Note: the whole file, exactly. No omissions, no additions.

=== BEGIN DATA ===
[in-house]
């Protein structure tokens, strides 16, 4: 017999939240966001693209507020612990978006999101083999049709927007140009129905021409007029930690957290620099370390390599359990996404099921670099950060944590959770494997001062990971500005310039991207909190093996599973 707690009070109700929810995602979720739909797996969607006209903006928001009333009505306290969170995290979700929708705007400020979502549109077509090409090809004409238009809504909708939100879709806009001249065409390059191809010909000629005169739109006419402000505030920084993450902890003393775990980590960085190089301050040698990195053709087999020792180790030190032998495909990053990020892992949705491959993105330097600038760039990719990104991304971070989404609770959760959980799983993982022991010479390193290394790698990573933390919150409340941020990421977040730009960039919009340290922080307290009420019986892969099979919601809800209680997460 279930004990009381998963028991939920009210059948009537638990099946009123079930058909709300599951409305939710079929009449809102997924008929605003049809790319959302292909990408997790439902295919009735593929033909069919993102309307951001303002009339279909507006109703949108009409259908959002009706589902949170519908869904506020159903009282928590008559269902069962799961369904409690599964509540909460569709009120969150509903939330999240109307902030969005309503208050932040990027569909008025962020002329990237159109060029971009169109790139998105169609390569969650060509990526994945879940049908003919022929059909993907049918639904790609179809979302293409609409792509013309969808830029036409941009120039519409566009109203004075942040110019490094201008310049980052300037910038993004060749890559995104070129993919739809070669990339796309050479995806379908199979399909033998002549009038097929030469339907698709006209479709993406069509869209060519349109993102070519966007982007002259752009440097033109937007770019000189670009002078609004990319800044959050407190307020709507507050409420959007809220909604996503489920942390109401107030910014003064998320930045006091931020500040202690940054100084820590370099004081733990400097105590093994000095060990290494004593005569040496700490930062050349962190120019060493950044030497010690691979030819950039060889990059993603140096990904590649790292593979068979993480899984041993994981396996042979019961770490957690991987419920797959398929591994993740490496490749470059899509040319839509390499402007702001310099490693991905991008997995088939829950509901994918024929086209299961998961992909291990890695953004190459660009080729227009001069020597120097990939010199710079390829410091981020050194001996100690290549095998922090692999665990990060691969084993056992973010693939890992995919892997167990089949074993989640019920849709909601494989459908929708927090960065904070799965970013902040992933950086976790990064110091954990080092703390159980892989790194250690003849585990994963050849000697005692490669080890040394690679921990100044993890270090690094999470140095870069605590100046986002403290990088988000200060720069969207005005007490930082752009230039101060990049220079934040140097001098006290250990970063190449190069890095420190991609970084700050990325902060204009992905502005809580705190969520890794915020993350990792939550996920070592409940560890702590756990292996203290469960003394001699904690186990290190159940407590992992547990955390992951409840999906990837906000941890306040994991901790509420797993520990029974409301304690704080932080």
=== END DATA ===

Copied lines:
[in-house]
């Protein structure tokens, strides 16, 4: 017999939240966001693209507020612990978006999101083999049709927007140009129905021409007029930690957290620099370390390599359990996404099921670099950060944590959770494997001062990971500005310039991207909190093996599973 707690009070109700929810995602979720739909797996969607006209903006928001009333009505306290969170995290979700929708705007400020979502549109077509090409090809004409238009809504909708939100879709806009001249065409390059191809010909000629005169739109006419402000505030920084993450902890003393775990980590960085190089301050040698990195053709087999020792180790030190032998495909990053990020892992949705491959993105330097600038760039990719990104991304971070989404609770959760959980799983993982022991010479390193290394790698990573933390919150409340941020990421977040730009960039919009340290922080307290009420019986892969099979919601809800209680997460 279930004990009381998963028991939920009210059948009537638990099946009123079930058909709300599951409305939710079929009449809102997924008929605003049809790319959302292909990408997790439902295919009735593929033909069919993102309307951001303002009339279909507006109703949108009409259908959002009706589902949170519908869904506020159903009282928590008559269902069962799961369904409690599964509540909460569709009120969150509903939330999240109307902030969005309503208050932040990027569909008025962020002329990237159109060029971009169109790139998105169609390569969650060509990526994945879940049908003919022929059909993907049918639904790609179809979302293409609409792509013309969808830029036409941009120039519409566009109203004075942040110019490094201008310049980052300037910038993004060749890559995104070129993919739809070669990339796309050479995806379908199979399909033998002549009038097929030469339907698709006209479709993406069509869209060519349109993102070519966007982007002259752009440097033109937007770019000189670009002078609004990319800044959050407190307020709507507050409420959007809220909604996503489920942390109401107030910014003064998320930045006091931020500040202690940054100084820590370099004081733990400097105590093994000095060990290494004593005569040496700490930062050349962190120019060493950044030497010690691979030819950039060889990059993603140096990904590649790292593979068979993480899984041993994981396996042979019961770490957690991987419920797959398929591994993740490496490749470059899509040319839509390499402007702001310099490693991905991008997995088939829950509901994918024929086209299961998961992909291990890695953004190459660009080729227009001069020597120097990939010199710079390829410091981020050194001996100690290549095998922090692999665990990060691969084993056992973010693939890992995919892997167990089949074993989640019920849709909601494989459908929708927090960065904070799965970013902040992933950086976790990064110091954990080092703390159980892989790194250690003849585990994963050849000697005692490669080890040394690679921990100044993890270090690094999470140095870069605590100046986002403290990088988000200060720069969207005005007490930082752009230039101060990049220079934040140097001098006290250990970063190449190069890095420190991609970084700050990325902060204009992905502005809580705190969520890794915020993350990792939550996920070592409940560890702590756990292996203290469960003394001699904690186990290190159940407590992992547990955390992951409840999906990837906000941890306040994991901790509420797993520990029974409301304690704080932080």